It’s been called ‘the drag show at the end of the world’, brought to life by a performer who refers himself as a ‘drag fabulist’. If that doesn’t sound like two of the most wonderfully evocative descriptions of anything, ever, then this won’t be the show for you. But for the intrigued, the theatrically-minded, and the discerning audience of Homotopia, Dickie Beau’s Blackouts: Twilight of the Idols was a show capable of delighting and haunting in equal measure.
This was the premiere of an act that has evolved over time since Beau discovered tapes of Judy Garland talking into a dictaphone. For this full length show, he had uncovered similarly revealing recorded interviews with Marilyn Monroe, provided by journalist Richard Meryman, whom he in turn interviewed to become a third character in the piece. With a blend of clowning, mime and physical theatre, the words of these iconic women were heard anew, sometimes open to interpretation, sometimes heavy with pathos. Some of the recordings used had never been played in public before this premiere.
Twinning old technologies with new — the set comprises a heavy writing desk, typewriter, Bakelite telephone and reel-to-reel tape recorder, yet uses projection onto a gauze screen to superb effect — Beau creates a very unique piece. Worlds collide as retro and modern methods are used to striking effect.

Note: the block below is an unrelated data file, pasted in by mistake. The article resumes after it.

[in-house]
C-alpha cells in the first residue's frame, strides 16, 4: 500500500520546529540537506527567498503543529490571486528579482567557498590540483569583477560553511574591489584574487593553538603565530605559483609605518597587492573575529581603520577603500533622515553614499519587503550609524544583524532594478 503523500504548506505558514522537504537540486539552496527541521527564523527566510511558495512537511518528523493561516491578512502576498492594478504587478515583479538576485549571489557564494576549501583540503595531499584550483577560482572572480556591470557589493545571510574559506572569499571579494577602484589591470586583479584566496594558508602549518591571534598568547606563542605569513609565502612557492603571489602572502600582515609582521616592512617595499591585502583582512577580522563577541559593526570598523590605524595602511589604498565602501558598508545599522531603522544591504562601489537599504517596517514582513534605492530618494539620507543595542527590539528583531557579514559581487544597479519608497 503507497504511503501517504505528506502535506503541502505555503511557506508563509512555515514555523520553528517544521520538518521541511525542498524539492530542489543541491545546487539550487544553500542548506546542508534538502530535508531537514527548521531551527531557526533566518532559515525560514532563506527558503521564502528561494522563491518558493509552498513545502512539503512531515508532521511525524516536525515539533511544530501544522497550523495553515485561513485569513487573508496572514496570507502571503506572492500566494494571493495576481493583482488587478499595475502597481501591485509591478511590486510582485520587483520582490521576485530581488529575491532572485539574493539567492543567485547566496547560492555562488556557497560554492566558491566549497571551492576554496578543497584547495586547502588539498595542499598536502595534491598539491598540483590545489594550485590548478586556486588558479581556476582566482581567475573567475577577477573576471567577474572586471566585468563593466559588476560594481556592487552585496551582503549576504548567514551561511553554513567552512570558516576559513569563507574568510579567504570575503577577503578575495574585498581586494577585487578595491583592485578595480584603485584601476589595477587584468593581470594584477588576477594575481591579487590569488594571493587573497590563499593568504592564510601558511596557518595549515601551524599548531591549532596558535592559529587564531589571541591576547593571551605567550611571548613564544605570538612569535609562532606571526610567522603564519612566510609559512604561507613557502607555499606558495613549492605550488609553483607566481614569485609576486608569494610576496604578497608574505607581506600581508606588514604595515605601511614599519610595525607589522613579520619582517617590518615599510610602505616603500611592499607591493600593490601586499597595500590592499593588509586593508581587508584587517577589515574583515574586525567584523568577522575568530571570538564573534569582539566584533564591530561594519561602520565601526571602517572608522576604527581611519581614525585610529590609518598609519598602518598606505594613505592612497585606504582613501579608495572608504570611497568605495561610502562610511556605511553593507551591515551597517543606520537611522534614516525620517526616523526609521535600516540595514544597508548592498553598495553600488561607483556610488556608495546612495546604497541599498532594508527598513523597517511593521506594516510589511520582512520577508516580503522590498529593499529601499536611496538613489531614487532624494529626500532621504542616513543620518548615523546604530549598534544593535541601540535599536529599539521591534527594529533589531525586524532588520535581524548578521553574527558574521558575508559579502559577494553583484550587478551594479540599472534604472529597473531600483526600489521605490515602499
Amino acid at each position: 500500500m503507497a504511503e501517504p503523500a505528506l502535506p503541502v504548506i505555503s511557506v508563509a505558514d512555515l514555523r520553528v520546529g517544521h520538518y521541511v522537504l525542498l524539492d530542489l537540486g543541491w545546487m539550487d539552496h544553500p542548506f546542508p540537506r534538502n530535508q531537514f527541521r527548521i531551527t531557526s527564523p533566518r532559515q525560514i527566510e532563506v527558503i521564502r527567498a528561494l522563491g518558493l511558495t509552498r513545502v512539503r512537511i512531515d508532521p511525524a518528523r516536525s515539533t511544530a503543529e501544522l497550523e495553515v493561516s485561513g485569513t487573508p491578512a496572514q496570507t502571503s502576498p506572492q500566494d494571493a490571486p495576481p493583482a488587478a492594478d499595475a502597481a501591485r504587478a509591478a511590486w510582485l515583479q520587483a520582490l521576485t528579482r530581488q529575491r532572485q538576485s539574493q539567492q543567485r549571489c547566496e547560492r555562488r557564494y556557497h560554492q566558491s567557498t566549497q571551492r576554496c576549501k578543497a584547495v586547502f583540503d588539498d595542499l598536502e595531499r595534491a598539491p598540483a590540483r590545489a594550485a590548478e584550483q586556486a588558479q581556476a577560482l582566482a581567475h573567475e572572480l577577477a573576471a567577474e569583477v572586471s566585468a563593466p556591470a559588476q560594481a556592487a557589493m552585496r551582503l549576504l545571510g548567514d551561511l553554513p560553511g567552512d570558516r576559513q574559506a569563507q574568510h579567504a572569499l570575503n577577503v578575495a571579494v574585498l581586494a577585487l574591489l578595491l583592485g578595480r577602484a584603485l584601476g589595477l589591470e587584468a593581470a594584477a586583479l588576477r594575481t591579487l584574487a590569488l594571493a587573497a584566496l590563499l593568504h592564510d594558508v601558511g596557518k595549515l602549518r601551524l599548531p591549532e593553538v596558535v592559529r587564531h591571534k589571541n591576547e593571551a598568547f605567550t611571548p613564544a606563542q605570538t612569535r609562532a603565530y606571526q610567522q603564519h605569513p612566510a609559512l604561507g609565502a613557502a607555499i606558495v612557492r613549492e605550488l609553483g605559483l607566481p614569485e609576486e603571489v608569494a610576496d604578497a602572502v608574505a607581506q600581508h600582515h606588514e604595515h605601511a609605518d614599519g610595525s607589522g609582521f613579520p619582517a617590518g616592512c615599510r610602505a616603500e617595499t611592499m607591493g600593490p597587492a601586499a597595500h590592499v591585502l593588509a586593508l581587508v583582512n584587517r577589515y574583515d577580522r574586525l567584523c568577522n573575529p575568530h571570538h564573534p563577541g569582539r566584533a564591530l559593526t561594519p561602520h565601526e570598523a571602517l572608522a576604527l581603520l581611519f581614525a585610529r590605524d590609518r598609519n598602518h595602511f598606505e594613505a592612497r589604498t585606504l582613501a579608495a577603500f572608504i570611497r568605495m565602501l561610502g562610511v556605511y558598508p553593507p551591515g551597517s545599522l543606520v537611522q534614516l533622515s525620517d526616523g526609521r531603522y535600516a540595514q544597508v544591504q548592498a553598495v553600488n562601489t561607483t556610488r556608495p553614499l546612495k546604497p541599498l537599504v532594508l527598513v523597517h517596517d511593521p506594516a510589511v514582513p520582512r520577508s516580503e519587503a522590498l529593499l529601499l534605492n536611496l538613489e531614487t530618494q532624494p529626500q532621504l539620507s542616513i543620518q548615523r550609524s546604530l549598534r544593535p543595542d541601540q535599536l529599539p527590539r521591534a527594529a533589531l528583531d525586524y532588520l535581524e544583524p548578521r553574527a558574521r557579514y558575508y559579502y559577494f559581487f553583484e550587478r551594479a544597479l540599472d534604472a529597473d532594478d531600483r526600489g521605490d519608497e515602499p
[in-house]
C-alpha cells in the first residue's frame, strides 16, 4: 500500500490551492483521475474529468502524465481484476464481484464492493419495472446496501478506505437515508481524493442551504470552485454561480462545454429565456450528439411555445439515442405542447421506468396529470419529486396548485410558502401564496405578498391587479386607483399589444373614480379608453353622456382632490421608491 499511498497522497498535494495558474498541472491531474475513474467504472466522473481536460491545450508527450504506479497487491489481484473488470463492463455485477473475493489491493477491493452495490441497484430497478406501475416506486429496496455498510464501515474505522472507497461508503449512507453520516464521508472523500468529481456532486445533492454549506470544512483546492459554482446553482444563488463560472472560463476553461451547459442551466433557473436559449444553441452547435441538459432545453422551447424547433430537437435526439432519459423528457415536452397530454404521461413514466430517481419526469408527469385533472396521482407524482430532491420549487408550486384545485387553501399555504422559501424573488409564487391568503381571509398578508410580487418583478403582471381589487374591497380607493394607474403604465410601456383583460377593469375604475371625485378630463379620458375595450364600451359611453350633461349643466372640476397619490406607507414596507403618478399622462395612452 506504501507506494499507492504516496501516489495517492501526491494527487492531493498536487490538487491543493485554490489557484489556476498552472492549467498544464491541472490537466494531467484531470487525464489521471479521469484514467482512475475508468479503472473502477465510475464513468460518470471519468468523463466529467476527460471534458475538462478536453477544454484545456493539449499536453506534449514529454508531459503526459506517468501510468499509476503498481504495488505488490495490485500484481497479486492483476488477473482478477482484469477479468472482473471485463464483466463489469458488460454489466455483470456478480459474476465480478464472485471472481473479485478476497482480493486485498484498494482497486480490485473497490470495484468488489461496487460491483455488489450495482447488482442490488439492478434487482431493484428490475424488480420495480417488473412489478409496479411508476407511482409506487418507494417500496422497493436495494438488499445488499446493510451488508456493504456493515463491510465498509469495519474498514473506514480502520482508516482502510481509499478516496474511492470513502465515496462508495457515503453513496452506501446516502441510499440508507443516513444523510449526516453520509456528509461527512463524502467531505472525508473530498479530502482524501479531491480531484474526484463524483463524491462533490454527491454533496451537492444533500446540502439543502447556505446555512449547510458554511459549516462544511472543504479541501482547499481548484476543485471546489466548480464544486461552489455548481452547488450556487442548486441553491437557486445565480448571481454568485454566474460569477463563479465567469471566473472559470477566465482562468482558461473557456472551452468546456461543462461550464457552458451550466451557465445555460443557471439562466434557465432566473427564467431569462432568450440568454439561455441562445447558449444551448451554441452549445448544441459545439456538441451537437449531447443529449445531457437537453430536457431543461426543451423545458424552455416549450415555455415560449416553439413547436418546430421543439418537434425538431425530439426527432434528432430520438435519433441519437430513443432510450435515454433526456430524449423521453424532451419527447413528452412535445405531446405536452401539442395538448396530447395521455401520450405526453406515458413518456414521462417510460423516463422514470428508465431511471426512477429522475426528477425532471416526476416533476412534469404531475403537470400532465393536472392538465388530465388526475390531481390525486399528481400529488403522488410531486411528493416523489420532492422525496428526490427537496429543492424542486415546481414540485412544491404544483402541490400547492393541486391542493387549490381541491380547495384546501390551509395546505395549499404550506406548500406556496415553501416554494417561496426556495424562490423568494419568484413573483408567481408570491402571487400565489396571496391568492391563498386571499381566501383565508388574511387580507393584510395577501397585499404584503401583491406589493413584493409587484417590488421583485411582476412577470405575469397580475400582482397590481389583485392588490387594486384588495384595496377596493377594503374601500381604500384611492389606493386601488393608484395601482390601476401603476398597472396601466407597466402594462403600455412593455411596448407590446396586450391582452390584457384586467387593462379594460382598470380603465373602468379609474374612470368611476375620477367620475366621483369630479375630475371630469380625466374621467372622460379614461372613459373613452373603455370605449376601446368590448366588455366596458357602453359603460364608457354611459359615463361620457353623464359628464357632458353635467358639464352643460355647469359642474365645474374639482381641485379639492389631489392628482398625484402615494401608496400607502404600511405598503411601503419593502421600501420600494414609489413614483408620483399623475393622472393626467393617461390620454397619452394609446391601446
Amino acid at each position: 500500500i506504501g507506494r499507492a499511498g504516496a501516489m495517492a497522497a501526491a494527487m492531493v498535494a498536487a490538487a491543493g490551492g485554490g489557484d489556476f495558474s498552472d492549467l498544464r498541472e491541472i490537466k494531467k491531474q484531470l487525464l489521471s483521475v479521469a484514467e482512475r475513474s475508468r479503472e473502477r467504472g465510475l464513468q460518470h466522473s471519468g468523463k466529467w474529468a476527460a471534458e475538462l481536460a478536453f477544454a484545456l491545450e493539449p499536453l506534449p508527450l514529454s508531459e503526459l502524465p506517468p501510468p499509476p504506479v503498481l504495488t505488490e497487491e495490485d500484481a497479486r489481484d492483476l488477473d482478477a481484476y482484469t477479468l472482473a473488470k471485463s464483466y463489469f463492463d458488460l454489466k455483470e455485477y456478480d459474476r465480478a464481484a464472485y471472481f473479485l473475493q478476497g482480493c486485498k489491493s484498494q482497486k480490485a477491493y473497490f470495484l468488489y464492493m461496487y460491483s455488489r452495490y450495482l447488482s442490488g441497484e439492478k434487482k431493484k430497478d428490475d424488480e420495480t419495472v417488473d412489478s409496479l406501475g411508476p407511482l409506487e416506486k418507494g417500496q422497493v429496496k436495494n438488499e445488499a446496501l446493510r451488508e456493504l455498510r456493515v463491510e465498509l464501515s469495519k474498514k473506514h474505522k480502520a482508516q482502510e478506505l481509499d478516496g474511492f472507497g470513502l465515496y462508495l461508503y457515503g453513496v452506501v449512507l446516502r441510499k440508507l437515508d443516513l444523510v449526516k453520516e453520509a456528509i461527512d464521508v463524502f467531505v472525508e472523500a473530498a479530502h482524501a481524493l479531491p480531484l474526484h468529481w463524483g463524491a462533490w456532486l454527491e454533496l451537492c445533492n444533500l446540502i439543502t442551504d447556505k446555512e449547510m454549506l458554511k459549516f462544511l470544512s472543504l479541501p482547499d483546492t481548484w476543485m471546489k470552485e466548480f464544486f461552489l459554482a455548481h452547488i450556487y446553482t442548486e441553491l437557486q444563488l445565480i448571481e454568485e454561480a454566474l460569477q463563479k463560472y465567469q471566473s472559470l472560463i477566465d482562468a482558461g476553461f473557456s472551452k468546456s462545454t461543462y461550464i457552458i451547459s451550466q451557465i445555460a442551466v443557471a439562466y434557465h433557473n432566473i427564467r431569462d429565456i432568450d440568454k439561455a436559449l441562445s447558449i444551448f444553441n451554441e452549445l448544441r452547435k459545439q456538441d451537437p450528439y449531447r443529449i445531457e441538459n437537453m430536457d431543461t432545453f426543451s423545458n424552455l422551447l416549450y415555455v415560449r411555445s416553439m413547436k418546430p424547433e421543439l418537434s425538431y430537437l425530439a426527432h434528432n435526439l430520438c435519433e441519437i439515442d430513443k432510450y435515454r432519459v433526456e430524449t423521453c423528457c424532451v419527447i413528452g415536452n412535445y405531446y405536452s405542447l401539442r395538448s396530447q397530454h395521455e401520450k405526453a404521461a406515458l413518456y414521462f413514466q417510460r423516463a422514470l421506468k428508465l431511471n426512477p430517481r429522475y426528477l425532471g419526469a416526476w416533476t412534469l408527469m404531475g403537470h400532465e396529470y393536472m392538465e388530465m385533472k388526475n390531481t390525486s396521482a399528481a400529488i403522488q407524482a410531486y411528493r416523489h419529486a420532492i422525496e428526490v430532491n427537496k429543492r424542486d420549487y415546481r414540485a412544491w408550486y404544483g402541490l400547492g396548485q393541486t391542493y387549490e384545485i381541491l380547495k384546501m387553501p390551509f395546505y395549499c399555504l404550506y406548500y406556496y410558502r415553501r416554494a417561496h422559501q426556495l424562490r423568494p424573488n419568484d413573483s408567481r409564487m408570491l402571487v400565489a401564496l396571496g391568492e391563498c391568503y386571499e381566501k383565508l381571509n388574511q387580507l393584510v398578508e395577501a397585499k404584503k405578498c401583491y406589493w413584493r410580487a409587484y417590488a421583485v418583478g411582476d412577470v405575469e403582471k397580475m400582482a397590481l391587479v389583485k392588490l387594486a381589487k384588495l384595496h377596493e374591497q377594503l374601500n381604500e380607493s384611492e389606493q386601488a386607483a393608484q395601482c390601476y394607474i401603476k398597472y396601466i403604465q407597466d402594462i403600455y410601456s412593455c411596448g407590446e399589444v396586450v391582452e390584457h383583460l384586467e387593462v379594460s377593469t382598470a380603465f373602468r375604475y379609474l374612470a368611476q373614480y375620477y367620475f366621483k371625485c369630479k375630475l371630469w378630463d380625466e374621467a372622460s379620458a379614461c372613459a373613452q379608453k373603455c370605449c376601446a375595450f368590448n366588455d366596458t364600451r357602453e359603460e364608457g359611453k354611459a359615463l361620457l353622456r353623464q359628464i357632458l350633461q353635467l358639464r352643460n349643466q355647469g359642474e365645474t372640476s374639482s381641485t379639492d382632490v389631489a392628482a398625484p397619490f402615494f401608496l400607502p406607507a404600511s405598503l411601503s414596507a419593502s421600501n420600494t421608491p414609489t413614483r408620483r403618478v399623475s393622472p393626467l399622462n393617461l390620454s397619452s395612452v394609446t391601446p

Other divas make their presence known in Blackouts, and could have been similarly explored — Marlene Dietrich and Bette Davis possibly not meeting tragic, untimely enough ends for the needs of the show, but serving a purpose to further immerse the audience in that bygone age.
With his Pierrot-style make up, arms full of tattoos, and white boxers under Marilyn’s famous white dress, Beau’s grotesque interpretation of two of the world’s most beautiful women is not female impersonation. It’s a balancing act — too much one way and the show would descend into cheesy, knowing camp; another and it might disappear up its own backside. Instead, it is an absorbing, occasionally funny and touching work with a lot to say; examining the cost of celebrity and our own notions of beauty, ageing, and how a select few transcend it all to become immortalised. Another very special treat from Homotopia.
Here’s a taste: